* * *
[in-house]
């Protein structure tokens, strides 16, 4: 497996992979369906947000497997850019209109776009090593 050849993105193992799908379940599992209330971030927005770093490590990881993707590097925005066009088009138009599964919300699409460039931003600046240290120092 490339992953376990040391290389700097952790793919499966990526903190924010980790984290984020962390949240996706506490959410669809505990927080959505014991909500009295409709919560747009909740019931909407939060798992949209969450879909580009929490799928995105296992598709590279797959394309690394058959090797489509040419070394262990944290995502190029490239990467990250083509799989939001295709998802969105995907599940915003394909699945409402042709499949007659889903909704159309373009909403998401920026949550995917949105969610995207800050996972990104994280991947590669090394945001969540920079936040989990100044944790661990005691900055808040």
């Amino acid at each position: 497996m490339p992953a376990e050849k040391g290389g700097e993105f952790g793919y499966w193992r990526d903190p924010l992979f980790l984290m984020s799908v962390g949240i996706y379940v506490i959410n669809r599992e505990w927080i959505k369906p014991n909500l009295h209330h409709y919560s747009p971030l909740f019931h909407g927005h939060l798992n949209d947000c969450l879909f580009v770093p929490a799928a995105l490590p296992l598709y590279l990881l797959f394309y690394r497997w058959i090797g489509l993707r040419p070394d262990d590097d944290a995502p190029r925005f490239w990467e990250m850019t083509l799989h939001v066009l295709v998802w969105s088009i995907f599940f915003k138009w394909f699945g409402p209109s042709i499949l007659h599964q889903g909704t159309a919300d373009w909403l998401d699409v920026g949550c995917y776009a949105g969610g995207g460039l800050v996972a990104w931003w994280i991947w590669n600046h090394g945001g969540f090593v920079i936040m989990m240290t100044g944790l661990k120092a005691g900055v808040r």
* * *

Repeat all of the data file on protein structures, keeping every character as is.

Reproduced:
[in-house]
């Protein structure tokens, strides 16, 4: 497996992979369906947000497997850019209109776009090593 050849993105193992799908379940599992209330971030927005770093490590990881993707590097925005066009088009138009599964919300699409460039931003600046240290120092 490339992953376990040391290389700097952790793919499966990526903190924010980790984290984020962390949240996706506490959410669809505990927080959505014991909500009295409709919560747009909740019931909407939060798992949209969450879909580009929490799928995105296992598709590279797959394309690394058959090797489509040419070394262990944290995502190029490239990467990250083509799989939001295709998802969105995907599940915003394909699945409402042709499949007659889903909704159309373009909403998401920026949550995917949105969610995207800050996972990104994280991947590669090394945001969540920079936040989990100044944790661990005691900055808040």
């Amino acid at each position: 497996m490339p992953a376990e050849k040391g290389g700097e993105f952790g793919y499966w193992r990526d903190p924010l992979f980790l984290m984020s799908v962390g949240i996706y379940v506490i959410n669809r599992e505990w927080i959505k369906p014991n909500l009295h209330h409709y919560s747009p971030l909740f019931h909407g927005h939060l798992n949209d947000c969450l879909f580009v770093p929490a799928a995105l490590p296992l598709y590279l990881l797959f394309y690394r497997w058959i090797g489509l993707r040419p070394d262990d590097d944290a995502p190029r925005f490239w990467e990250m850019t083509l799989h939001v066009l295709v998802w969105s088009i995907f599940f915003k138009w394909f699945g409402p209109s042709i499949l007659h599964q889903g909704t159309a919300d373009w909403l998401d699409v920026g949550c995917y776009a949105g969610g995207g460039l800050v996972a990104w931003w994280i991947w590669n600046h090394g945001g969540f090593v920079i936040m989990m240290t100044g944790l661990k120092a005691g900055v808040r």